© 2024
Play Live Radio
Next Up:
0:00 0:00
Available On Air Stations

Officials Ask State To Help Green Island Homeowners Facing High Flood Insurance Rates

WAMC Photo by Dave Lucas

Albany County leaders rallied round the mayor of Green Island this week to address what they say is a "flood insurance crisis" that threatens the community.

On April 1st, the National Flood Insurance Program increased premiums in designated high risk areas, like Green Island, by 25 percent.

Mayor Ellen McNulty-Ryan says the future of the village, where about 2,600 people live, is at stake.  "Since the National Flood Insurance Program was adopted in 1978, we've had a total of five reported claims in all that time. Three of which were awarded a settlement totalling $29,308. In that same period of time, Green Island homeowners have paid over $3M in insurance premiums. The last time we had any real damage here in a flood was in 1936, and a lot of things have changed that have made it so we don't have the flooding here anymore."

Those changes include expanded capacity at the Sacandaga reservoir, upgraded dams and the construction of I-787.  McNulty-Ryan and the officials want the Canal Corporation to initiate a new hydrology study to determine "actual potential flooding impact." They also want clarification of how flood rates are determined.  Residents have toughed it out, but the officials say change is overdue.  "A sample of a homeowner in Green Island has an unpaid mortgage of $19,227. The replacement value of the home is $211,000. The person's homeowner insurance is $990. Their flood insurance this year is $2,452. It's estimated next year that it will be $3,065 and it's estimated in '17 that it'll be $3,800."

Albany County Executive Dan McCoy stressed that flood maps need to be updated ASAP to reflect actual conditions in the village.     "The money's there. We need to have our partners in government have the canal give us that money to do a study immediately."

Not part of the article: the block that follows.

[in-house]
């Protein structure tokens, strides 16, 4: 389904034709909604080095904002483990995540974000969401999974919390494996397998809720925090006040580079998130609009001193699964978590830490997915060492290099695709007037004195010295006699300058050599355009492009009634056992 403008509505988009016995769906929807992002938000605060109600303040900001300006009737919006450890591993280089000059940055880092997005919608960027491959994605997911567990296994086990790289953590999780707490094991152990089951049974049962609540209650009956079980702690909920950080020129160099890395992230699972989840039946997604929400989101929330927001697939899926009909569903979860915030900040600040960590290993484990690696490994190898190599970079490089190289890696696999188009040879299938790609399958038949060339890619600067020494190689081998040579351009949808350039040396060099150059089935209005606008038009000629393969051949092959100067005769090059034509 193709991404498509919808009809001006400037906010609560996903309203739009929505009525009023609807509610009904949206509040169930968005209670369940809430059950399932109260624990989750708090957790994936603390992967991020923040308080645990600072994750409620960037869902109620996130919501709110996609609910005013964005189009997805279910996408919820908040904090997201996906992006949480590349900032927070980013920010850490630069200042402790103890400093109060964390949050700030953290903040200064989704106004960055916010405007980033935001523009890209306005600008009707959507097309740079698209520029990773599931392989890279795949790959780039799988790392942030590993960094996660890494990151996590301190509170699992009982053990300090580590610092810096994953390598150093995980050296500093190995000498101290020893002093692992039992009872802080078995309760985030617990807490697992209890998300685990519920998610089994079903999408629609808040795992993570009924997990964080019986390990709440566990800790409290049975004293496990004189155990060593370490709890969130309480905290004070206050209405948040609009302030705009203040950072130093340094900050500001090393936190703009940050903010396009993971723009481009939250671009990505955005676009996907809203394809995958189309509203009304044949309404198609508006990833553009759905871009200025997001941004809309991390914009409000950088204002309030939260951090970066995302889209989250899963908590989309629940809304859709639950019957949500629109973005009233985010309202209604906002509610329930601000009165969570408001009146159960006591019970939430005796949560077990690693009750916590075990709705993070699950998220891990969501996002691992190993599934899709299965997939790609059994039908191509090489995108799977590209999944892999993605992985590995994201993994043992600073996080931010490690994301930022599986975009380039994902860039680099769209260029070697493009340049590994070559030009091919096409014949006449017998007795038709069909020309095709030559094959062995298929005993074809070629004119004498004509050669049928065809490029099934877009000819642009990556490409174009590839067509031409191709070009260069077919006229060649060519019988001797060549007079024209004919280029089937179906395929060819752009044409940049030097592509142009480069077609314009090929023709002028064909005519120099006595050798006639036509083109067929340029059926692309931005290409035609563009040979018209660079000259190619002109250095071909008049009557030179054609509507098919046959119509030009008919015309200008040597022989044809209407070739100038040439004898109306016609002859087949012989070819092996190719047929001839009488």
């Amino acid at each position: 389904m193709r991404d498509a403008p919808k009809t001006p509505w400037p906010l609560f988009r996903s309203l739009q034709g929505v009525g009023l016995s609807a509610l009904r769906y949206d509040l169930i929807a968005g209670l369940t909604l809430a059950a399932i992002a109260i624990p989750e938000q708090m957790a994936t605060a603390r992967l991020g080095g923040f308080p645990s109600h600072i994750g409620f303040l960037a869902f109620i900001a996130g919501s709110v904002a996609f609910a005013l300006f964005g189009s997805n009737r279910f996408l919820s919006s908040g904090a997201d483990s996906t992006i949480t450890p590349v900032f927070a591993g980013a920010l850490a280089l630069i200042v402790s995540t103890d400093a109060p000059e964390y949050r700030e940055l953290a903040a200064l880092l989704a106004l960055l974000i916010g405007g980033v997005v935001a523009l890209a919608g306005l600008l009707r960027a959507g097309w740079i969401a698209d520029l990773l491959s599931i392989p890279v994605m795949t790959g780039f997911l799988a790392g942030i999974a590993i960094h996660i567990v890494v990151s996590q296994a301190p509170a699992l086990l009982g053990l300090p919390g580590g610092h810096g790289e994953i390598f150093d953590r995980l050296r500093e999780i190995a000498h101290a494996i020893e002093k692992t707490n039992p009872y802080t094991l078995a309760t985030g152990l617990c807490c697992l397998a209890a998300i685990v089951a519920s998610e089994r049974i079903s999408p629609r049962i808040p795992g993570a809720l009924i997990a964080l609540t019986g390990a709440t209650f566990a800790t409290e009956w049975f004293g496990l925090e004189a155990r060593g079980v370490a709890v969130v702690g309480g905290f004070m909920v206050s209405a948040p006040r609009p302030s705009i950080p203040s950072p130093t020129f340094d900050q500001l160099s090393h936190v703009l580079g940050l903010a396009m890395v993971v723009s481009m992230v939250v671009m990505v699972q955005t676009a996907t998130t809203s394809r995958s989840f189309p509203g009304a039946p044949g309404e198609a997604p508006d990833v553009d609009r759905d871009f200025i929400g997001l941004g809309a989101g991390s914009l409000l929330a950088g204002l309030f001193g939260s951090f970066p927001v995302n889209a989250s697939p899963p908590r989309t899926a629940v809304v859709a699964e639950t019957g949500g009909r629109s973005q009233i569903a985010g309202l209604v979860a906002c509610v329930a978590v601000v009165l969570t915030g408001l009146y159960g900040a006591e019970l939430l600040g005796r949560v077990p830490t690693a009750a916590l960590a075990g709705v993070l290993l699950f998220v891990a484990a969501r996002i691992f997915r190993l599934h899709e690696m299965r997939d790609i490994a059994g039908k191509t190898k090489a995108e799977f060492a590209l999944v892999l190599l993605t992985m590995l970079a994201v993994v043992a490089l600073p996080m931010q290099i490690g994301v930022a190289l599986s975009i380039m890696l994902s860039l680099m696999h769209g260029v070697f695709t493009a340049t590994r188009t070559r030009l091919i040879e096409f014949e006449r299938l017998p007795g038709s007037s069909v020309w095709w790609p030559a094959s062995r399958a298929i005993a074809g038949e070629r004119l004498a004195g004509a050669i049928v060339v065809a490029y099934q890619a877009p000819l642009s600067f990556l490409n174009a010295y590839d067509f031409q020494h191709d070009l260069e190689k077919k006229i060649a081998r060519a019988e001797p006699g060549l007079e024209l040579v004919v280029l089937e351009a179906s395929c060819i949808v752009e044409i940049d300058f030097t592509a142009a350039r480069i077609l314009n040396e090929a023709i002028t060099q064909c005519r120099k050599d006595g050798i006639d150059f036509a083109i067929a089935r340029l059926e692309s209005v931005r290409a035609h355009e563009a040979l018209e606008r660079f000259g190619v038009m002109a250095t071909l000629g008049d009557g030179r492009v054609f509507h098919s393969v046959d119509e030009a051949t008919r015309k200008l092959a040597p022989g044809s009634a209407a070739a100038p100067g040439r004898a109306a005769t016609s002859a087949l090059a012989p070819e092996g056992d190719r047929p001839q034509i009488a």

Since 1979, residents of Green Island have paid the highest premiums in the county despite filing the fewest number of claims.  Assemblyman John McDonald pointed out there's been a lack of FEMA funding to finish the updated maps. FEMA is the lead agency on floodplain mapping and sets flood insurance prices in accordance with federal laws.    "This has been a very challenging issue. And what's really challenging about it, is it has hit good middle class families. People who wanna live in Green Island, wanna stay in Green Island."

Calls to FEMA were not immediately returned. A Canal Corporation official stated that Green Island is out of the agency's jurisdiction.

Dave Lucas is WAMC’s Capital Region Bureau Chief. Born and raised in Albany, he’s been involved in nearly every aspect of local radio since 1981. Before joining WAMC, Dave was a reporter and anchor at WGY in Schenectady. Prior to that he hosted talk shows on WYJB and WROW, including the 1999 series of overnight radio broadcasts tracking the JonBenet Ramsey murder case with a cast of callers and characters from all over the world via the internet. In 2012, Dave received a Communicator Award of Distinction for his WAMC news story "Fail: The NYS Flood Panel," which explores whether the damage from Hurricane Irene and Tropical Storm Lee could have been prevented or at least curbed. Dave began his radio career as a “morning personality” at WABY in Albany.
Related Content